“I didn’t know what Okinawa was. We were all very young. When we got there, that’s the first time I ever heard, ‘Kill or be killed,’ and it stayed with me. I still have it in here,” Conrado Humberto Villegas said, tapping his temples.
Villegas, now a 93-year-old resident of the Bowman Senior Residences in Nogales, spoke calmly as he sat back on a couch late last month to recount his service in the U.S. Army during World War II, most notably serving in the 305th Infantry Regiment of the 77th Division at the Battle of Okinawa in Japan.
Sitting in front of him, fascinated by his stories, fellow Bowman resident Marco Antonio Flores showered him with questions and compliments about his service.
“When I came here, I found out there was a World War II veteran and thought, ‘I have to meet him.’ I’m a history buff, anything that has to do with WWI and WWII,” Flores said. “His story cannot fade away.”
Villegas recalled that he initially tried to enlist in the military by forging his father’s signature at the age of 17, lying about his parents’ permission to enlist as a minor. However, when his mother found out, he recalled, he was forced to wait until after his 18th birthday, and reported for duty on Oct. 6, 1944.
“I was very patriotic – I still am. I am Mexican, but very American. I wanted them to know who I was,” he said, adding that while his friends nicknamed him “Coffin” for his small and lean physique, he was confident in what he was able to offer. “I was only 18 years old, but I wanted to go. Everyone was waiting for Coffin.”
He soon moved away from his San Fernando, Calif. hometown to attend training camps at Fort MacArthur and Camp Roberts in California. After only eight weeks, he said, he found himself on a troop ship full of soldiers on route to Okinawa in Japan while the rest of the war played out in Europe.
The soldiers faced their first challenge while on board, enduring days of sea sickness. It was only then, Villegas said with a laugh, that he remembered that he didn’t know how to swim.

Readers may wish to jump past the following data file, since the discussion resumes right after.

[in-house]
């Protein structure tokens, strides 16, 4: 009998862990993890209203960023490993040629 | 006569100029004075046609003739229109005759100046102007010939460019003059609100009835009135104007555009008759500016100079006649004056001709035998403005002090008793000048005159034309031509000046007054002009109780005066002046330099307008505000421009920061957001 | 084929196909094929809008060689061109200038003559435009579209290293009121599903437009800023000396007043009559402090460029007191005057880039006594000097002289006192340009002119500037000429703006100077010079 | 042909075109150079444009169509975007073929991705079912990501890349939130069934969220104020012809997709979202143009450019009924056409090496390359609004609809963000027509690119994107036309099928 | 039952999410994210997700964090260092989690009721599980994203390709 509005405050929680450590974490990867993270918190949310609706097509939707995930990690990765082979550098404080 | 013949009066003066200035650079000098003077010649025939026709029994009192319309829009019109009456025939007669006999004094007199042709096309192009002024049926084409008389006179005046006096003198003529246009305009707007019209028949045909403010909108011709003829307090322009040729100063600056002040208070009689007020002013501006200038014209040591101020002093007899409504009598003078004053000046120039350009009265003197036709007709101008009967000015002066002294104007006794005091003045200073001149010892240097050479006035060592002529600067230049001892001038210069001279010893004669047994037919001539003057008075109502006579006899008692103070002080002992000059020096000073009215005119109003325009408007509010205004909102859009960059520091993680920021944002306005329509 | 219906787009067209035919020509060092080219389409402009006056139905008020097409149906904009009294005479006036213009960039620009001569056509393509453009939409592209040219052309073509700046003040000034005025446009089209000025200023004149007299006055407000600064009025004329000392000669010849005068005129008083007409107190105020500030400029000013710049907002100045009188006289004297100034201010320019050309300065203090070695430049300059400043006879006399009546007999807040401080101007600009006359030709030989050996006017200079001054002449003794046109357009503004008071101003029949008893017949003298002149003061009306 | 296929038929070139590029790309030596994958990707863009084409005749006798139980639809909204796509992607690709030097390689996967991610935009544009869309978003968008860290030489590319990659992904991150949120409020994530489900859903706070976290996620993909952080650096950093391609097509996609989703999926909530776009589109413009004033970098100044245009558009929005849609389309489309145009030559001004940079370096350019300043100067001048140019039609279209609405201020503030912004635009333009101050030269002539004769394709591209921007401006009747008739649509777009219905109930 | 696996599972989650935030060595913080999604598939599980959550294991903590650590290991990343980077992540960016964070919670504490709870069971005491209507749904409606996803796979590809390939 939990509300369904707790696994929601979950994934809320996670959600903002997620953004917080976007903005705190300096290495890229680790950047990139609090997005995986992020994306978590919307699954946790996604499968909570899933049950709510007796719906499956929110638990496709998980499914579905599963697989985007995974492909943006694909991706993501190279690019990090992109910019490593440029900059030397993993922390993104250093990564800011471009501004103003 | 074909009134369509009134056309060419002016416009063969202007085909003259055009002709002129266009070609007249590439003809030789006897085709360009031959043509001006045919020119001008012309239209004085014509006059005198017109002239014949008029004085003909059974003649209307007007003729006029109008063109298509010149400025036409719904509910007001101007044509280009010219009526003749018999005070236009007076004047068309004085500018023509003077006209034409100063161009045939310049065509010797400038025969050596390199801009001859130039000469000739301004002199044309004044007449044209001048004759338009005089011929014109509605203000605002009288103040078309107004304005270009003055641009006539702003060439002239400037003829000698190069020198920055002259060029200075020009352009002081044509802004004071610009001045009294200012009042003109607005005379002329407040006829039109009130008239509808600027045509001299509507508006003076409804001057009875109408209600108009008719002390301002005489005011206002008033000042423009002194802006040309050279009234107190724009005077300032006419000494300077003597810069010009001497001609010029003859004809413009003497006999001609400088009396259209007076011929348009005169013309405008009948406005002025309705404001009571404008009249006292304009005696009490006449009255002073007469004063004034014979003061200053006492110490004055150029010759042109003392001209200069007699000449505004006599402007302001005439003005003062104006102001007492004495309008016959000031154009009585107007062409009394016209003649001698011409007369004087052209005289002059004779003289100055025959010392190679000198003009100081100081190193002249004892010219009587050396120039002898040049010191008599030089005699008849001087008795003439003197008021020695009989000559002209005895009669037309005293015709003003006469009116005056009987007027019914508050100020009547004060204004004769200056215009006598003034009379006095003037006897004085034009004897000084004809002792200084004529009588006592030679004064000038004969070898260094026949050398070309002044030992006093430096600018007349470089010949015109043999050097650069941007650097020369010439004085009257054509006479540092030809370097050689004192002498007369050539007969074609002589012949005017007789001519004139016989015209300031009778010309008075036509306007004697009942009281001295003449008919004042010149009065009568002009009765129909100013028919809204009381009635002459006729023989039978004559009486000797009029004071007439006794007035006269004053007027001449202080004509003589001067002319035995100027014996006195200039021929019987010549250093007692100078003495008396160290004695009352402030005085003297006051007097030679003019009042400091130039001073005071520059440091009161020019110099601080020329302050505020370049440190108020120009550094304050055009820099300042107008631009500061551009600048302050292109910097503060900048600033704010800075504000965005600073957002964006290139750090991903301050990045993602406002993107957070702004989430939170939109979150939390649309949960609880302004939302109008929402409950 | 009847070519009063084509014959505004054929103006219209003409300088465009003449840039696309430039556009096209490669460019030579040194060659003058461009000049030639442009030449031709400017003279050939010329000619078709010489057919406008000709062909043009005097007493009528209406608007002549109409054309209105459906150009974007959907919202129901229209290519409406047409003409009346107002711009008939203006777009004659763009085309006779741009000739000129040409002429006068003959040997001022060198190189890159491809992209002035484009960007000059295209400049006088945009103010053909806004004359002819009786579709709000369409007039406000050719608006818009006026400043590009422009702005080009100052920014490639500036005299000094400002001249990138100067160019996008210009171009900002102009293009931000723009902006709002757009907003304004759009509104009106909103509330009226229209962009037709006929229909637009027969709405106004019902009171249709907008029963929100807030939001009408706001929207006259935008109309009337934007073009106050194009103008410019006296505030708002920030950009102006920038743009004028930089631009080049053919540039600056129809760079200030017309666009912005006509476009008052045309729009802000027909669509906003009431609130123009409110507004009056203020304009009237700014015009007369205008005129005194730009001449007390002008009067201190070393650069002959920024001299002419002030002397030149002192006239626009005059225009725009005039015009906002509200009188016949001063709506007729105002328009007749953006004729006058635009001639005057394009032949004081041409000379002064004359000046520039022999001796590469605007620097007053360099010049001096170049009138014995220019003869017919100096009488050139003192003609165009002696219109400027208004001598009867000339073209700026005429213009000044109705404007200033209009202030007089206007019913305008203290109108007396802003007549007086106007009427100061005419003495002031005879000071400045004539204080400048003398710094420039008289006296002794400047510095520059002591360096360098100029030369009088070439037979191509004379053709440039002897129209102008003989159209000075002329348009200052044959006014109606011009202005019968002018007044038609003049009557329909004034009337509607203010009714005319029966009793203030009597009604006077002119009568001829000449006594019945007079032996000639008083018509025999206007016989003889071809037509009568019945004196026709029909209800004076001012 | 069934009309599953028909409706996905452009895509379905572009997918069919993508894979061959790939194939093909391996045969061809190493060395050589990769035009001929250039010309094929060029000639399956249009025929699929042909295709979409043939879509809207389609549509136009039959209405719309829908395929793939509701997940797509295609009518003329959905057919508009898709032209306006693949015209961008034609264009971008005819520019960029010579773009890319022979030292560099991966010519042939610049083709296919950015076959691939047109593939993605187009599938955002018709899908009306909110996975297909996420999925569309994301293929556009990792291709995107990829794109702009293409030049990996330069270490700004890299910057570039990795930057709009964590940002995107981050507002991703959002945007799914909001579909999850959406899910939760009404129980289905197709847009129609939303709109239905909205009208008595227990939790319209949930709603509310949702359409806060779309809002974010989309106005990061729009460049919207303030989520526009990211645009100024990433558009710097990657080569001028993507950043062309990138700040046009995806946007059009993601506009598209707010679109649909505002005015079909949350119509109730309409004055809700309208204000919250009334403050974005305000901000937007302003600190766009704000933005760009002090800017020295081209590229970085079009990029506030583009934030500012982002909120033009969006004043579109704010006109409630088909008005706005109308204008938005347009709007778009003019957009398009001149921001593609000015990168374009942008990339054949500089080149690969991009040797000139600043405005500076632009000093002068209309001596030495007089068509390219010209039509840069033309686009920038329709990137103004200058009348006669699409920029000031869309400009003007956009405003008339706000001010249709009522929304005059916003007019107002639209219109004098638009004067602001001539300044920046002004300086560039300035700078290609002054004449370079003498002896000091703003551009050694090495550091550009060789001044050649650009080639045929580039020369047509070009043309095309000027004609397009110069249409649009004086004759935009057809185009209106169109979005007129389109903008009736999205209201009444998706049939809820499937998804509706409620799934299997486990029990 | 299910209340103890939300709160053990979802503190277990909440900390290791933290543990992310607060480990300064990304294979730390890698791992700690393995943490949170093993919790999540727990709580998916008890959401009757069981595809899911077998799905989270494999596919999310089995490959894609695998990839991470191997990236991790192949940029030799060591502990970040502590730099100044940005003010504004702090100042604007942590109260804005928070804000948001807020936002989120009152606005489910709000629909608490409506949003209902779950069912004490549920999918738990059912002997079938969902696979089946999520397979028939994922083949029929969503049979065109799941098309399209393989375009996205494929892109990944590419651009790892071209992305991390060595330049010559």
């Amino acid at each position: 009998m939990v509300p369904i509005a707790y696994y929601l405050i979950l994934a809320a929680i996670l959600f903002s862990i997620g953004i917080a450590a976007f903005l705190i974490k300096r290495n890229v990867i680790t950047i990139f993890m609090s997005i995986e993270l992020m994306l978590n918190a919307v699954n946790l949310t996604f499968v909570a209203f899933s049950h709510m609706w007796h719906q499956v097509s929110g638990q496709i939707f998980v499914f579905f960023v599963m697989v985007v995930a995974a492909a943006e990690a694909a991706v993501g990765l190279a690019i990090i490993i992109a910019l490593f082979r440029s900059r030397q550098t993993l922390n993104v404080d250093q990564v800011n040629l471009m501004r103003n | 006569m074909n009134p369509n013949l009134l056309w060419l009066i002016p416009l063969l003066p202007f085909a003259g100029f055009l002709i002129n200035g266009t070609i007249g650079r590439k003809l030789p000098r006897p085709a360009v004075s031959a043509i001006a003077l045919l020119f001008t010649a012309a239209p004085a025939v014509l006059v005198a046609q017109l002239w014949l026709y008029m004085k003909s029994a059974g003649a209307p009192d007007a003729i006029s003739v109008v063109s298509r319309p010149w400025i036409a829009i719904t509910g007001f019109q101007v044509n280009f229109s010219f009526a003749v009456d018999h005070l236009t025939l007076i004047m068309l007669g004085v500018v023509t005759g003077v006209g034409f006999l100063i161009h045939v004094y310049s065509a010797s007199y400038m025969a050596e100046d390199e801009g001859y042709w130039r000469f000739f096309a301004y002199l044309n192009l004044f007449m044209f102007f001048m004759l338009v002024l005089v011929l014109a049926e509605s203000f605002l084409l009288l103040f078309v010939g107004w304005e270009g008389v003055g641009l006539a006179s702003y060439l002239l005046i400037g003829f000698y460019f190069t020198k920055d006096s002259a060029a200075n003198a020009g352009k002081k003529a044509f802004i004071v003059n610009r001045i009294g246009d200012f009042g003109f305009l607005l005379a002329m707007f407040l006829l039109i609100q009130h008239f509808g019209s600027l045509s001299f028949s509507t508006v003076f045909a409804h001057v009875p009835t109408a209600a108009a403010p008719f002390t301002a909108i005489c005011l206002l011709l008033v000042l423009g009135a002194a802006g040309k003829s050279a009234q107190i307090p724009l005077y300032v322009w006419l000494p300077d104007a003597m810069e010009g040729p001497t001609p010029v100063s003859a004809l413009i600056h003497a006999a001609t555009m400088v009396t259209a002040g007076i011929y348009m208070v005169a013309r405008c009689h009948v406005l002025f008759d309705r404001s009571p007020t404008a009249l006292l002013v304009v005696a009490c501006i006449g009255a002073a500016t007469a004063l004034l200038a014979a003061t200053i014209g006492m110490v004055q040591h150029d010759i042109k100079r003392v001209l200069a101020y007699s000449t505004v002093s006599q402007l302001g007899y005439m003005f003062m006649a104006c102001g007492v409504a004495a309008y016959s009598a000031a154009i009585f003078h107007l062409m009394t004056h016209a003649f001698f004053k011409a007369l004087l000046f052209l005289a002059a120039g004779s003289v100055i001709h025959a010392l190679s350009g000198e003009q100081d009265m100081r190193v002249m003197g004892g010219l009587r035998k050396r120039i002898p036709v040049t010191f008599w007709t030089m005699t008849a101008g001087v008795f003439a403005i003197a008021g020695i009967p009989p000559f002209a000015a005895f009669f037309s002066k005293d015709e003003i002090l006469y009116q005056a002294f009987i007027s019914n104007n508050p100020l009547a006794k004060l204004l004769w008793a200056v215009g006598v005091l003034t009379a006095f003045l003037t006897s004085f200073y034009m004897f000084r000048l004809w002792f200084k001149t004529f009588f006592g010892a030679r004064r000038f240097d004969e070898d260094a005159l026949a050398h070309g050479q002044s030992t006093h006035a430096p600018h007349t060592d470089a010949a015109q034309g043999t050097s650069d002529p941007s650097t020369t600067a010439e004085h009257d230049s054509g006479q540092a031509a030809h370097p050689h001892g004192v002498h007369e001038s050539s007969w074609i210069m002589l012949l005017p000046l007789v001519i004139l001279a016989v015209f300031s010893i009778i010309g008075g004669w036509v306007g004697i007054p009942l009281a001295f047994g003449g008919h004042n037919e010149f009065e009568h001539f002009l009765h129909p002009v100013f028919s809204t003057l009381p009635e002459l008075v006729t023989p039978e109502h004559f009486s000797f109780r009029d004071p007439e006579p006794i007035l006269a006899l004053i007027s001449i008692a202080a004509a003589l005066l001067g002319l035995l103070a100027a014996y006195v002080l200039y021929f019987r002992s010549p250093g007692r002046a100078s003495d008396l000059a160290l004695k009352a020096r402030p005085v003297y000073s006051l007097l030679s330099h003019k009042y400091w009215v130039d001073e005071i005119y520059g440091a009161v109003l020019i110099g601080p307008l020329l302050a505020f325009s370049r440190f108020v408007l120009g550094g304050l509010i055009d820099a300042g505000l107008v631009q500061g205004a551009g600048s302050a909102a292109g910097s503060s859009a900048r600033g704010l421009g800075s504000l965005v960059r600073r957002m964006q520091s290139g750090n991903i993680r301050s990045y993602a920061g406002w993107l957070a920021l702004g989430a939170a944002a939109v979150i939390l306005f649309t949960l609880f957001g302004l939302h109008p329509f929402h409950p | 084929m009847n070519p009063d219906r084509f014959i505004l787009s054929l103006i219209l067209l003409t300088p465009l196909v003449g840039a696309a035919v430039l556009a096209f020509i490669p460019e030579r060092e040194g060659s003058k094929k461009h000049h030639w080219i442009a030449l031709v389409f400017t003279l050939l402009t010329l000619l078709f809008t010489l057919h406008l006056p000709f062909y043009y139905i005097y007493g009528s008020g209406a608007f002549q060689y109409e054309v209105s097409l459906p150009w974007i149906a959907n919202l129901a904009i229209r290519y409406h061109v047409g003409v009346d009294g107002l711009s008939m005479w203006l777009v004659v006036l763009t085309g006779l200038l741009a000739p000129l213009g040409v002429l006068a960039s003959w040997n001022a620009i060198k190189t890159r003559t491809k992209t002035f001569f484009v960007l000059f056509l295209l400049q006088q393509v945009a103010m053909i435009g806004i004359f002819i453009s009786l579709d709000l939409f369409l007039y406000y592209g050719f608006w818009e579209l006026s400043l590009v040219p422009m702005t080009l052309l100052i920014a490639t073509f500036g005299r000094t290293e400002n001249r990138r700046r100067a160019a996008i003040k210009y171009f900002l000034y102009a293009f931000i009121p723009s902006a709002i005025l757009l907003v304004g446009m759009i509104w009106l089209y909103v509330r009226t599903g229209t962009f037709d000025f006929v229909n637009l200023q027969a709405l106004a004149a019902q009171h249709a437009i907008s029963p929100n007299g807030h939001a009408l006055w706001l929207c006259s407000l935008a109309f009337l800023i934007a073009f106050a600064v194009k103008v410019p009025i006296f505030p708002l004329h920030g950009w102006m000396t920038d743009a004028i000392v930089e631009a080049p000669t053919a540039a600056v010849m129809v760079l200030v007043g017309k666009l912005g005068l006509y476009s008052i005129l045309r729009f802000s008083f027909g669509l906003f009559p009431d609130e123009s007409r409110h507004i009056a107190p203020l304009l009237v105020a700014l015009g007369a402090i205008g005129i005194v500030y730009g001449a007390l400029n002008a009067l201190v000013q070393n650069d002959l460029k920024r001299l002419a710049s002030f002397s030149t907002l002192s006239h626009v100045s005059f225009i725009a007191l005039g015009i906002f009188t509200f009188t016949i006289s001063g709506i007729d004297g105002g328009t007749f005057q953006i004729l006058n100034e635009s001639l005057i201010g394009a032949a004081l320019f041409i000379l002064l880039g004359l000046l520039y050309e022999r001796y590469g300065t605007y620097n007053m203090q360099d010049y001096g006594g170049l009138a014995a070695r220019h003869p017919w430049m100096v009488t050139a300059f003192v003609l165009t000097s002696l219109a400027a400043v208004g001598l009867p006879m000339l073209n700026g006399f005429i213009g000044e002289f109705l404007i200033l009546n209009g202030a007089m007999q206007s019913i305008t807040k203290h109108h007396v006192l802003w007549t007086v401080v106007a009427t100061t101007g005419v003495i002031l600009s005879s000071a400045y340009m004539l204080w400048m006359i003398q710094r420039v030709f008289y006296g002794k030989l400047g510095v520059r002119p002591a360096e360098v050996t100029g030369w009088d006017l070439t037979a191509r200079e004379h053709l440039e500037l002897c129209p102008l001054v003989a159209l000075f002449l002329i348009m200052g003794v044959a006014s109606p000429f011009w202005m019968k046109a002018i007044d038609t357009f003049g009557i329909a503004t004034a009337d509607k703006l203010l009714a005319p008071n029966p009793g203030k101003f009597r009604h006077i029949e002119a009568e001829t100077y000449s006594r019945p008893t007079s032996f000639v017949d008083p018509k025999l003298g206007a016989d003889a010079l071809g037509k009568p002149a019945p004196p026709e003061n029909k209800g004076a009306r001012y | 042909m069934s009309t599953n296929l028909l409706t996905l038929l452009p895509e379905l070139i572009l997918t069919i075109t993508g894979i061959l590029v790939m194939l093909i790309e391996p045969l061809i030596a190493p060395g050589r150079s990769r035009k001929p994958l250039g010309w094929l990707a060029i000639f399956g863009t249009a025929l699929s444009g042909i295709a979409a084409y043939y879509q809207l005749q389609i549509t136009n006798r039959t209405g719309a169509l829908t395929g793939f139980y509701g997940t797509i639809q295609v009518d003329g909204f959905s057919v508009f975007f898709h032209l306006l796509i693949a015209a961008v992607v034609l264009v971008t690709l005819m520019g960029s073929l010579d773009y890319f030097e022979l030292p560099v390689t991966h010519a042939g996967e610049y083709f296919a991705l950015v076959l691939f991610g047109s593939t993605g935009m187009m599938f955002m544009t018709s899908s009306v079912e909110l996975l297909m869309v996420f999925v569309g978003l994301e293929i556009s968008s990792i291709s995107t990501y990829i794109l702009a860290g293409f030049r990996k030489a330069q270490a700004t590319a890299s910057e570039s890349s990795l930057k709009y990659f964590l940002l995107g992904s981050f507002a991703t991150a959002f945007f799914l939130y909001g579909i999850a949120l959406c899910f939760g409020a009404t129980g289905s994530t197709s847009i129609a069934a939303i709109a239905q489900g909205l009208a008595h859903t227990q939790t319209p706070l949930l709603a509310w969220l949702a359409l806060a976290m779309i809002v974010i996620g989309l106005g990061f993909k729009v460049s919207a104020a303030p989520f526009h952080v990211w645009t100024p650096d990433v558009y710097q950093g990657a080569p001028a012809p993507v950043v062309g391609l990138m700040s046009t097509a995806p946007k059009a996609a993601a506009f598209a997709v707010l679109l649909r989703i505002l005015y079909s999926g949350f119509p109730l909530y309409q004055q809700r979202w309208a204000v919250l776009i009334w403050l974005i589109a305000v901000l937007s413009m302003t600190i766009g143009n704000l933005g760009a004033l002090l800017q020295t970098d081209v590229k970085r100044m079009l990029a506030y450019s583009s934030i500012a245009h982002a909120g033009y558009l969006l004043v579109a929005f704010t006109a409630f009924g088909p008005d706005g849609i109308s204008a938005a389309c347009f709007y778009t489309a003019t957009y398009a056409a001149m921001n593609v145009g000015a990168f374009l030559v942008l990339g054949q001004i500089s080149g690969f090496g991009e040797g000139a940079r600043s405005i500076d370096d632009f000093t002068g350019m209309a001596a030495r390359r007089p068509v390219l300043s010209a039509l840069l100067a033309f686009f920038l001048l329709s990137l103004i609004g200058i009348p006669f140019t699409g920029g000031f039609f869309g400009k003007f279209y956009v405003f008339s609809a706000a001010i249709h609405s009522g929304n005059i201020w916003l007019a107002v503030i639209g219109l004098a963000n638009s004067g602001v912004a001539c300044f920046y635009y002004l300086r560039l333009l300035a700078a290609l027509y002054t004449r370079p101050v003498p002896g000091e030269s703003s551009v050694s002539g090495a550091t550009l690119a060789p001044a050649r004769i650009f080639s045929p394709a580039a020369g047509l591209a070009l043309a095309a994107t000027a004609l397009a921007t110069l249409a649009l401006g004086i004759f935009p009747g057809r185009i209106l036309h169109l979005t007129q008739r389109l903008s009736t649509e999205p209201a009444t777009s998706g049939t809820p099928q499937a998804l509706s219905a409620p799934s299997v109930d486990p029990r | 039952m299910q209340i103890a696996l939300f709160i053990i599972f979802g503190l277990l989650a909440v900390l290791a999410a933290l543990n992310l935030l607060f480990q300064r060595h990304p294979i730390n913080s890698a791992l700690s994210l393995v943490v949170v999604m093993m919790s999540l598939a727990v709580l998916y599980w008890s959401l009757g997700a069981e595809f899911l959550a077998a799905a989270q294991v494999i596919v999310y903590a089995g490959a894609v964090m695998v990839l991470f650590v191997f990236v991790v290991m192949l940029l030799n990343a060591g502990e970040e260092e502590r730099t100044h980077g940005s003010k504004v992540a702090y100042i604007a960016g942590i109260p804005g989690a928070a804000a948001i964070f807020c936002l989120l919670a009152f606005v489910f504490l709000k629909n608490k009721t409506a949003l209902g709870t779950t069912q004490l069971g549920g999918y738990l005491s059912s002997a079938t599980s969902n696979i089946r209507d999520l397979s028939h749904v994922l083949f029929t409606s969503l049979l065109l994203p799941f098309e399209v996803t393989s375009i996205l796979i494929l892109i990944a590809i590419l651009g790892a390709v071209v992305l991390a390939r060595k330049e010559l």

Bigger challenges were soon to come.
“They trained us by giving us an idea of what it’s going to be like, but it’s not the same. It’s just an idea,” Villegas said. “When you hear gunfire and you don’t know whether they’re shooting at you or them, that’s how one learns. Suddenly you just hear the sergeants telling you, ‘Kill or be killed.’”
He now understands that he was only a teenager who had to make a big decision, he said. But the only thing he could think at the time was, “This is my body and I have to protect it.”
Villegas fidgeted with his hands in his lap as he tried to recall what happened after arriving ashore in Okinawa, struggling to remember the events that followed. His wife Rosa Maria chimed in, taking out a notebook that her husband wrote in during his 70s about his time before, during and after the war.
“The thing is he now has dementia,” Rosa Maria said, adding that while Villegas typically loves to share countless of stories about his military service, he seemed to be having more difficulty that morning.
She turned her attention to the spiral notebook in her hands and began to read Villegas’ own recollection of his past, as he had written a couple decades ago while living as a retiree in Hermosillo, Sonora.
In Okinawa, he recalled in his notebook, he encountered a couple of men that he knew from back home and formed strong bonds with them while they were assigned together. However, his two friends didn’t have the same luck as he did.
“I turned back to look at Bobby,” Villegas wrote, referring to one of his hometown friends while they were boarding a boat in Okinawa. “His face was full of fear… I will never, ever forget that day because it was the last time I saw Bobby alive.”
Sitting with his head resting on his hands, Villegas began nodding as Rosa Maria read the excerpt from his notebook, as if suddenly recalling the moment behind the words he wrote.
Eventually, Rosa Maria continued reading, Villegas was trained to become a scout and lead the rest of the troops through Okinawa, sending information back to his captain as he and another soldier made their way further ahead.
The war ended while he was stationed in the Philippines, he wrote in his notebook, celebrating the fact that he was able to accomplish his dream after all.
“I was in the service for two years, nine months, 11 days,” Villegas said proudly. “I used to have nightmares that made me remember. I ask myself sometimes, ‘You killed another person?’ But it was under military orders.”
On Monday, Nov. 11, he’ll serve as the grand marshal in the annual Veterans Day parade in Nogales, and potentially as one of the speakers at the Wall of Honor ceremony in front of City Hall starting at 11 a.m.